Some password systems will enforce at least X of a type of character - a common one I see is 'minimum 3 numeric characters'. As far as I understand, simply allowing certain character classes, like numerics, greatly increases the password space (e.g. (26*2)+10 possibilities for each case-sensitive alphanumeric character vs (26*2) for only alphabetic), so I don't see how having a minimum 3 digits does anything to improve password security/entropy.

My guess is that it's simply there to enforce some variety in the passwords so that users don't just use plain dictionary words.

Is my thinking correct? Are passwordABC and password123 not equally (un)reliable when the available character set is the same? (These contrived examples would probably be tried and found early by any attack, of course)

Or is there some technical reason why a minimum of X digits, special chars, whatever is a good policy?


7 Answers 7


The security of the password is not really about what the users are allowed to choose, but what the users actually choose on average.

The attacker tries to guess the password that the user chose, and he will do so by trying most probable passwords first. "Most probable" here designates a kind of psychological study that the attacker performs; in plain words, this means that the attacker will try names of famous soccer/baseball/hockey players because many users, left to their own devices, use these names as password.

The ideal user selects his password totally at random, with uniform probability over the space of possible passwords (i.e. all passwords that can be typed in and that the machine will accept). Most users won't do that, though. Even if they can use digits in their passwords, they will prefer not to use digits, if given the choice; because users, like everybody else, try to maximize their own comfort and efficiency, so they want passwords which are easy to type and easy to remember. A full-alphabetic password is easier to remember than a mixed letters-numbers password, and also easier to type, especially on smartphones (e.g. the basic Android visual keyboard shows letters and numbers on separate screens).

A constraint on a minimal number of digits is an attempt at making the users more random: it prevents them from using full-alphabetic passwords, because, when technically allowed to do so, users turn out to rely on very low entropy passwords (the ones which are easy to guess). By enforcing the inclusion of some digits, a sysadmin can push the users (slightly) out of their comfort zone, and force them to choose a password where a simple soccer player name is not a valid password.

Done with moderation and taste, this increases security by making passwords, on average, less guessable. Don't put too much hope in it, though: many users will add "111" at the end of their password, and be done with it. The attacker knows that, too. Moreover, the more constraints you add, the more likely is the user to become an enemy. People don't like to be pushed out of their comfort zone. If you shove them too much, they will react quite creatively, for instance by writing done passwords on a piece of paper (hidden, as per immemorial Tradition, under the keyboard -- and the attacker knows that, of course). The users cannot really be blamed for that, but the net effect is that security can decrease when well-intentioned constraints are enforced.

  • 3
    We've had a lengthy discussion on the topic of writing down your password on a piece of paper an sticking it to the back of the keyboard. In many cases, the physical security of office rooms is a lot better than the digital security. So it can be argued that it is more secure to have a high-entropy password on the back of your keyboard, than have a low-entropy edition in the human brain. Additionally, experimenting with it showed that the human brain is perfectly capable of remembering a 16 character random password, within one to two weeks. After that, they could do without the crib sheet.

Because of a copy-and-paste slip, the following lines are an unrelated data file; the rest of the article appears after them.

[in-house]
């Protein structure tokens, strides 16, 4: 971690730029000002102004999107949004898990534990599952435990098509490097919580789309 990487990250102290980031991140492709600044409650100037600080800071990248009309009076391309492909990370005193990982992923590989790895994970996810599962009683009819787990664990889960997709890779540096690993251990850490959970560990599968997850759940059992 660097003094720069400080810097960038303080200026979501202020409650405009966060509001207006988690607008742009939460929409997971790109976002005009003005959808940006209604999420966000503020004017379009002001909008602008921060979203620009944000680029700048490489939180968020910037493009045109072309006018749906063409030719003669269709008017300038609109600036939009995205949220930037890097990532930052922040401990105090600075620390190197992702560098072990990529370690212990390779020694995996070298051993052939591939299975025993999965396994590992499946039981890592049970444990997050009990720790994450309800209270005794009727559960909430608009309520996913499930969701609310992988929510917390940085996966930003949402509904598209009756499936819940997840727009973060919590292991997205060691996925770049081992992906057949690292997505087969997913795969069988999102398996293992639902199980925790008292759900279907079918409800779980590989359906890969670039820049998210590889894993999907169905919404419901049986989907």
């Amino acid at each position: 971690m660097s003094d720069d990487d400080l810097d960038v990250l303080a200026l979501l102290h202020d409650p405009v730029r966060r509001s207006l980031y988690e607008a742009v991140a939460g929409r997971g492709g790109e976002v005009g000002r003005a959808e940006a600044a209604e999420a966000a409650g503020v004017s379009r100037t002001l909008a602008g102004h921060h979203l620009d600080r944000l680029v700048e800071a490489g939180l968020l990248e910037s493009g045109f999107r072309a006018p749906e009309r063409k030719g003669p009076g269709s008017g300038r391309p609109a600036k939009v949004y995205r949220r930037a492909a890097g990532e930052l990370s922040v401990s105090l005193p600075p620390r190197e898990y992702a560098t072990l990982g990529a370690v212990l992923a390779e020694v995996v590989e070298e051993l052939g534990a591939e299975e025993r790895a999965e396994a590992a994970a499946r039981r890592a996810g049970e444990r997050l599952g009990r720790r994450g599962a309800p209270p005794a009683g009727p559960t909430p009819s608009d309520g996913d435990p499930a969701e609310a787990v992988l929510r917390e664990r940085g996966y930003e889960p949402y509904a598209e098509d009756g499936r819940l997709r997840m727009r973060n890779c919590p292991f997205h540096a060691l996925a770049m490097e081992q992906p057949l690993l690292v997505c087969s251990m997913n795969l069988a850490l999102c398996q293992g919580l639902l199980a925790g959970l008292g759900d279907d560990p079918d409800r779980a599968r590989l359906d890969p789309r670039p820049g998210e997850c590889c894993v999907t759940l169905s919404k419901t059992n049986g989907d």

– Jacco
    Aug 20, 2012 at 8:37
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    @Jacco Although in some cases you're correct, this varies wildly by office; I've worked in places were there are multiple temporary-employees in the office on a daily basis with numerous opportunities to exploit 'wrote all the passwords down' strategy. Heck, there was even a scanner nearby which would allow login-attempts to happen long after temp work was complete. A better case might be made for a locked(!) desk-drawer. Apr 28, 2016 at 22:49

On the topic of non-alphabetic characters in passwords, there is a famous XKCD comic. Do also read the follow-up thread on this site. Beware that some of the answers there miss the point; I especially recommend the answers by Thomas Pornin, AviD and Mike Hamburg.

To anyone who understands information theory and security and is in an infuriating argument with someone who does not (possibly involving mixed case), I sincerely apologize.)

That's only one side of the coin, however. Most users don't try for a hard-to-guess password, they prefer to stick to something memorable, like the name of their first child. Forcing them to have a digit does add a couple of bits of entropy: sure, a lot will append 1, but some will use their date of birth. Users who type on a mobile keyboard that requires a mode switch between letters and digits are especially likely to put the digit(s) at the end.

Requiring punctuation is more likely to add entropy, by the way. While a . at the end is an “obvious” punctuation character, some users will pick a two-word passphrase with a punctuation in between.

There is also a security theater aspect: if you document in your security policy that passwords must have a minimum of X characters including 1 digit and 1 uppercase letter, it looks like you're doing something to improve security. Even if there are far better methods with all-lowercase passwords.


You are right in that the goal of forcing users to have a number in a password increases the character set and therefore the cryptographic strength, same as enforcing capitals and special characters. I think enforcing 3 digits in a password is counter-productive as most users will simply tack 3 numbers onto the end of a password to keep things simple. If most passwords are passw123 or something567 it actually reduces the complexity by introducing a pattern.


As a user there are two rules to password use: